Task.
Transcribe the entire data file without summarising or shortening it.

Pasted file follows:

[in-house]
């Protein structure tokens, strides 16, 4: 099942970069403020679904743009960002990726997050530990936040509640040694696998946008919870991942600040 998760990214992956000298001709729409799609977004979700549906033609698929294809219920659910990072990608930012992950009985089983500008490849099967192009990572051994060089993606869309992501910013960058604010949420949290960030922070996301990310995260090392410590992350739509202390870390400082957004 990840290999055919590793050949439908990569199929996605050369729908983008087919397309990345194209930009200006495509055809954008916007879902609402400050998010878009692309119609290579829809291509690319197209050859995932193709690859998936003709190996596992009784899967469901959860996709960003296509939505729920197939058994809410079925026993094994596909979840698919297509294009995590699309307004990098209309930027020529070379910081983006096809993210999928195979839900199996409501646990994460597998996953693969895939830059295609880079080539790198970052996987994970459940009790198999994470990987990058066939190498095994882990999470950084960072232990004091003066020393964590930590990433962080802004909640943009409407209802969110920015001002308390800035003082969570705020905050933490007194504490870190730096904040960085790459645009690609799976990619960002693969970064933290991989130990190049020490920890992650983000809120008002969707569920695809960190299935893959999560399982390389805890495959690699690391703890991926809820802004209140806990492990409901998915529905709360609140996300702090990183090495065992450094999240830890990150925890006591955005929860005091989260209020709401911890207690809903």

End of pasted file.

[in-house]
């Protein structure tokens, strides 16, 4: 099942970069403020679904743009960002990726997050530990936040509640040694696998946008919870991942600040 998760990214992956000298001709729409799609977004979700549906033609698929294809219920659910990072990608930012992950009985089983500008490849099967192009990572051994060089993606869309992501910013960058604010949420949290960030922070996301990310995260090392410590992350739509202390870390400082957004 990840290999055919590793050949439908990569199929996605050369729908983008087919397309990345194209930009200006495509055809954008916007879902609402400050998010878009692309119609290579829809291509690319197209050859995932193709690859998936003709190996596992009784899967469901959860996709960003296509939505729920197939058994809410079925026993094994596909979840698919297509294009995590699309307004990098209309930027020529070379910081983006096809993210999928195979839900199996409501646990994460597998996953693969895939830059295609880079080539790198970052996987994970459940009790198999994470990987990058066939190498095994882990999470950084960072232990004091003066020393964590930590990433962080802004909640943009409407209802969110920015001002308390800035003082969570705020905050933490007194504490870190730096904040960085790459645009690609799976990619960002693969970064933290991989130990190049020490920890992650983000809120008002969707569920695809960190299935893959999560399982390389805890495959690699690391703890991926809820802004209140806990492990409901998915529905709360609140996300702090990183090495065992450094999240830890990150925890006591955005929860005091989260209020709401911890207690809903």